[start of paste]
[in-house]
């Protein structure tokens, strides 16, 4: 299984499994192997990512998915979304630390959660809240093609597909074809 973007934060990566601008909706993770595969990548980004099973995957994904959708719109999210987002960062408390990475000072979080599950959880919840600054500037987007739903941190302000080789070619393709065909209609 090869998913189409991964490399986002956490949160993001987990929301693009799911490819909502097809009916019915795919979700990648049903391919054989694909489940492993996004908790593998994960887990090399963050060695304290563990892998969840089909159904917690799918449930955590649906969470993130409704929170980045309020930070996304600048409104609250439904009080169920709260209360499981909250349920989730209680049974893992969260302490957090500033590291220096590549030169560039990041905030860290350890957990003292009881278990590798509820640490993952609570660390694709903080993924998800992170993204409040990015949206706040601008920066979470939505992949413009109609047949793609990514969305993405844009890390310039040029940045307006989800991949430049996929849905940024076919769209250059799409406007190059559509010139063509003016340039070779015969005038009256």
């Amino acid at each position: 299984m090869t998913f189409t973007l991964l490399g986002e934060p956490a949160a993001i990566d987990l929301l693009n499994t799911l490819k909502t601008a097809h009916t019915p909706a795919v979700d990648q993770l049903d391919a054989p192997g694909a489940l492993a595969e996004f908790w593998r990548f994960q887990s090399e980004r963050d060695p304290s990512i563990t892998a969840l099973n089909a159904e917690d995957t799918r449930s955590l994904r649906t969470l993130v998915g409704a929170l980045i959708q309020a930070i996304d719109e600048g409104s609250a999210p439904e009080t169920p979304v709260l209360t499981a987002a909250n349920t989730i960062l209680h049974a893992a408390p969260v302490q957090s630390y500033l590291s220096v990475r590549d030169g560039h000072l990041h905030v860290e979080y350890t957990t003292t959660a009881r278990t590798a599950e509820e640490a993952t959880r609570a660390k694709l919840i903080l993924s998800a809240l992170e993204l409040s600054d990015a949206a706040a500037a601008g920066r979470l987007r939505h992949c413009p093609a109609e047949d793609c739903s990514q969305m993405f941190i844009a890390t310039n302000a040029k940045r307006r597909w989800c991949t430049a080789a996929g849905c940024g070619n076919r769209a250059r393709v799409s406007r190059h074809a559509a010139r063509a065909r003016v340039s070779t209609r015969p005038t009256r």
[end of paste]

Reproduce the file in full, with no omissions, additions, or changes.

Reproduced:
[in-house]
């Protein structure tokens, strides 16, 4: 299984499994192997990512998915979304630390959660809240093609597909074809 973007934060990566601008909706993770595969990548980004099973995957994904959708719109999210987002960062408390990475000072979080599950959880919840600054500037987007739903941190302000080789070619393709065909209609 090869998913189409991964490399986002956490949160993001987990929301693009799911490819909502097809009916019915795919979700990648049903391919054989694909489940492993996004908790593998994960887990090399963050060695304290563990892998969840089909159904917690799918449930955590649906969470993130409704929170980045309020930070996304600048409104609250439904009080169920709260209360499981909250349920989730209680049974893992969260302490957090500033590291220096590549030169560039990041905030860290350890957990003292009881278990590798509820640490993952609570660390694709903080993924998800992170993204409040990015949206706040601008920066979470939505992949413009109609047949793609990514969305993405844009890390310039040029940045307006989800991949430049996929849905940024076919769209250059799409406007190059559509010139063509003016340039070779015969005038009256």
């Amino acid at each position: 299984m090869t998913f189409t973007l991964l490399g986002e934060p956490a949160a993001i990566d987990l929301l693009n499994t799911l490819k909502t601008a097809h009916t019915p909706a795919v979700d990648q993770l049903d391919a054989p192997g694909a489940l492993a595969e996004f908790w593998r990548f994960q887990s090399e980004r963050d060695p304290s990512i563990t892998a969840l099973n089909a159904e917690d995957t799918r449930s955590l994904r649906t969470l993130v998915g409704a929170l980045i959708q309020a930070i996304d719109e600048g409104s609250a999210p439904e009080t169920p979304v709260l209360t499981a987002a909250n349920t989730i960062l209680h049974a893992a408390p969260v302490q957090s630390y500033l590291s220096v990475r590549d030169g560039h000072l990041h905030v860290e979080y350890t957990t003292t959660a009881r278990t590798a599950e509820e640490a993952t959880r609570a660390k694709l919840i903080l993924s998800a809240l992170e993204l409040s600054d990015a949206a706040a500037a601008g920066r979470l987007r939505h992949c413009p093609a109609e047949d793609c739903s990514q969305m993405f941190i844009a890390t310039n302000a040029k940045r307006r597909w989800c991949t430049a080789a996929g849905c940024g070619n076919r769209a250059r393709v799409s406007r190059h074809a559509a010139r063509a065909r003016v340039s070779t209609r015969p005038t009256r």